Update (March 25): I have a new paper called A Linear-Optical Proof that the Permanent is #P-Hard, which is dedicated to Les Valiant on the occasion of his Turing Award. Here’s the abstract:
One of the crown jewels of complexity theory is Valiant’s 1979 theorem that computing the permanent of an n*n matrix is #P-hard. Here we show that, by using the model of linear-optical quantum computing—and in particular, a universality theorem due to Knill, Laflamme, and Milburn—one can give a different and arguably more intuitive proof of this theorem.
For decades, Harvard’s Leslie Valiant has obviously deserved a Turing Award—and today, the ACM most excellently announced its agreement with the obvious. I have little to add to the prize citation (see also Lance’s post): from launching new fields whose reach extends beyond theory (PAC-learning), to proving epochal results (#P-completeness of the permanent), to asking hugely influential questions (permanent vs. determinant), Valiant has been a creative powerhouse of theoretical computer science for longer than I’ve been alive.
One thing the prize citation doesn’t mention is that Valiant is now the third Turing Award winner (after Andy Yao and Len Adleman) to have made a major contribution to quantum computing theory. Valiant’s 2001 paper Quantum Computers that can be Simulated Classically in Polynomial Time introduced the beautiful computational model that computer scientists now know as “matchgates,” and that physicists know as “noninteracting fermions.” It still amazes that Valiant proposed this model for purely mathematical reasons—hitting physical relevance straight between the eyes despite (as far as I can tell) not having that target anywhere in his sights.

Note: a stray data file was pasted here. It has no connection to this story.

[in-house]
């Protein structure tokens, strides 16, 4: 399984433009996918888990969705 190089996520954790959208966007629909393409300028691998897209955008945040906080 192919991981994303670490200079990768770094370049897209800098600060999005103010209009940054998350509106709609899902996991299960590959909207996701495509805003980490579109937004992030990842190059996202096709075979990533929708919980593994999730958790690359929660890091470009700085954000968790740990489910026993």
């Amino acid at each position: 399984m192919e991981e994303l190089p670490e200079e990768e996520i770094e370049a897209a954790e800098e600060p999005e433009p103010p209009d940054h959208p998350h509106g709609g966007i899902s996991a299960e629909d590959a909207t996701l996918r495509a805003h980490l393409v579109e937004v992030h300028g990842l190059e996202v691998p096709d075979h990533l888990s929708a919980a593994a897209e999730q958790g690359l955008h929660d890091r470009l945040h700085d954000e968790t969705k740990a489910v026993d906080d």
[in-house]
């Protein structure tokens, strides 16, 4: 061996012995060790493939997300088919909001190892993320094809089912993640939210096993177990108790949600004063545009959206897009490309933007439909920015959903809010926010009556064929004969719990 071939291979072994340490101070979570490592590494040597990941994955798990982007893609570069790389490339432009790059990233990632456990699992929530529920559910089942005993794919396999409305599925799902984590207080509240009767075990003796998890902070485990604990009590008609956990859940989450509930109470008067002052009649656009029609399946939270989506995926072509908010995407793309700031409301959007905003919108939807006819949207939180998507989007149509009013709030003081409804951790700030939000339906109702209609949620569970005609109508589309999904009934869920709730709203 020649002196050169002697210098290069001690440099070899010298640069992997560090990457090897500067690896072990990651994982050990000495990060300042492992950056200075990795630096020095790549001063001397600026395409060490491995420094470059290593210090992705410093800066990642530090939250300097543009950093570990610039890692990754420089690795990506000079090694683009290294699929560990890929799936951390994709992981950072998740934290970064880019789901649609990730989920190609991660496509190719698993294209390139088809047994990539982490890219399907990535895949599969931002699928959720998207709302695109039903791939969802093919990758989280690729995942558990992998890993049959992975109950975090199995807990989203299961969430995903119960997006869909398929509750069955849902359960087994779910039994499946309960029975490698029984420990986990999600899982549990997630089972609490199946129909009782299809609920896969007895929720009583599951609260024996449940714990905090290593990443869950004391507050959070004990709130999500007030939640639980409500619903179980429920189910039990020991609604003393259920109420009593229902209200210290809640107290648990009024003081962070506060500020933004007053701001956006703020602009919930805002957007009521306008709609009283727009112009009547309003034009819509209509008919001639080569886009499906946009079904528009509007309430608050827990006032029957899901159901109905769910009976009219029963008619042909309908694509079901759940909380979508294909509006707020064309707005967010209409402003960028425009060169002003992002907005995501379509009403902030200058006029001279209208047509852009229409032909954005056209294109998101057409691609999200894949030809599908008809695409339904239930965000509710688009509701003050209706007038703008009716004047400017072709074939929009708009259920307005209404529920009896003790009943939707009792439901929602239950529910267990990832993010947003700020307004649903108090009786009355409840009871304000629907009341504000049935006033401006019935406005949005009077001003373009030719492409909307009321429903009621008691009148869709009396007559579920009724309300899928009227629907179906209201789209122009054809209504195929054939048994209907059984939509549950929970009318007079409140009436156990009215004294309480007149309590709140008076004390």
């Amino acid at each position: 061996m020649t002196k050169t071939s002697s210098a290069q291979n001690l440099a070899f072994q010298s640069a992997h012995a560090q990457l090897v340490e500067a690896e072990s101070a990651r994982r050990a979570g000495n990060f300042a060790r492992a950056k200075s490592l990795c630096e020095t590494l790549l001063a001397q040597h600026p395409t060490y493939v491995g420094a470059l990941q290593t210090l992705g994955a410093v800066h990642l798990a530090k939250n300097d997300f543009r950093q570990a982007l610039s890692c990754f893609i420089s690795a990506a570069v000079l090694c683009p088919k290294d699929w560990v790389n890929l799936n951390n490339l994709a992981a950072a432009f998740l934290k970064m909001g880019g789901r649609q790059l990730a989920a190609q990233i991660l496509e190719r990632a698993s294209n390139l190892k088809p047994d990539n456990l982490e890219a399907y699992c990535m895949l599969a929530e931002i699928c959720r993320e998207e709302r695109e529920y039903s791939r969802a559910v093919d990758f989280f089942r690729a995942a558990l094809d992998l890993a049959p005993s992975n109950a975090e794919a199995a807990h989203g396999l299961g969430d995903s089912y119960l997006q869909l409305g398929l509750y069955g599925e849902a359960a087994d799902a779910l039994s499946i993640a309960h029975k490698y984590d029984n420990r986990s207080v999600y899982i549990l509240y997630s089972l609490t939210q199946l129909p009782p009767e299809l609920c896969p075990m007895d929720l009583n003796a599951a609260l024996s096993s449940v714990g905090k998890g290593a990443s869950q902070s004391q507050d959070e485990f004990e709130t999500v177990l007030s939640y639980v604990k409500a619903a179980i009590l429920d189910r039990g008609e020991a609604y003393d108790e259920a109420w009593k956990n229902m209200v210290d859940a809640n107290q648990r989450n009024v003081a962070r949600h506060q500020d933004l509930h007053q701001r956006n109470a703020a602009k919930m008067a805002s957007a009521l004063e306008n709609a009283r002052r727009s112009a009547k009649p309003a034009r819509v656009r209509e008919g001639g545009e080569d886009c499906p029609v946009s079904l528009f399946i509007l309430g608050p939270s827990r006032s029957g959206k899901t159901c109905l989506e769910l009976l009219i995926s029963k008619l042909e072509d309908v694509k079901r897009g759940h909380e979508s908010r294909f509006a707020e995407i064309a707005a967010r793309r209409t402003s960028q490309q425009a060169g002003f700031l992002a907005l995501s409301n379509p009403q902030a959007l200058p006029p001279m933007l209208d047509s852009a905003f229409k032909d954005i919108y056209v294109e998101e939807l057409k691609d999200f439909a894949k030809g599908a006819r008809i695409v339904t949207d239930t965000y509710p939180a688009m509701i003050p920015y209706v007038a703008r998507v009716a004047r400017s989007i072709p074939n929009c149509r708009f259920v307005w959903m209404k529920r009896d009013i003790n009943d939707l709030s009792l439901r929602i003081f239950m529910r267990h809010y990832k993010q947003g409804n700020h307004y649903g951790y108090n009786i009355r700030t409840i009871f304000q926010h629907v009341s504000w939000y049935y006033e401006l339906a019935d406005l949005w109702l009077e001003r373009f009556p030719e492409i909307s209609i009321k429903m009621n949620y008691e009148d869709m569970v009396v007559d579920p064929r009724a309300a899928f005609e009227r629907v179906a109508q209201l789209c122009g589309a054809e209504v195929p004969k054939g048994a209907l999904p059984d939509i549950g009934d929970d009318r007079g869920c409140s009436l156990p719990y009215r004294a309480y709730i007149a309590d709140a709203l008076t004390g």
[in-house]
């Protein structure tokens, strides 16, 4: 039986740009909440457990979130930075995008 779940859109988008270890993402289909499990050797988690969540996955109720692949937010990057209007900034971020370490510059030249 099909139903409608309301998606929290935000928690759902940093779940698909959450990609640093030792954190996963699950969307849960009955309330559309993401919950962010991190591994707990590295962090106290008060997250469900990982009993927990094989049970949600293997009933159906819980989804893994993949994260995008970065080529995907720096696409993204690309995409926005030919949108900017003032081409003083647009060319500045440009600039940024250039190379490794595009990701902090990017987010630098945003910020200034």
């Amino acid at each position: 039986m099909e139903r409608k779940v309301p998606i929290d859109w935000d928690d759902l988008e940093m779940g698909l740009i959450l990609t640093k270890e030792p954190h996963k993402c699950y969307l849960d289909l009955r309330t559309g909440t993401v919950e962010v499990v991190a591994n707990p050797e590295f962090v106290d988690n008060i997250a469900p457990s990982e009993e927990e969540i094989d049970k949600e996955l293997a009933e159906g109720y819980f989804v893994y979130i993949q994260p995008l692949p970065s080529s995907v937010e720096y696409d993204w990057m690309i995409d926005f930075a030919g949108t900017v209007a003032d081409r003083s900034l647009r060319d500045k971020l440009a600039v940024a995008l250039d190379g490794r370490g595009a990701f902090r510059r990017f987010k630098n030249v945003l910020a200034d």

To put the point in terms that my physicist friends will understand, that Valiant himself would probably dispute, but that I would defend:
Valiant’s work has shown that, even if our universe hadn’t been made of bosons and fermions, theoretical computer scientists would have had compelling reasons of their own to invent those particles or something equivalent to them—and furthermore, that at least one theoretical computer scientist would have had the imagination to do so.
Certainly Valiant has had a huge influence on me, both through his work and as someone who made time to talk to me as an obscure grad student a decade ago. Three of my papers—The Learnability of Quantum States, A Full Characterization of Quantum Advice, and The Computational Complexity of Linear Optics—would collapse entirely without Valiant-laid foundations.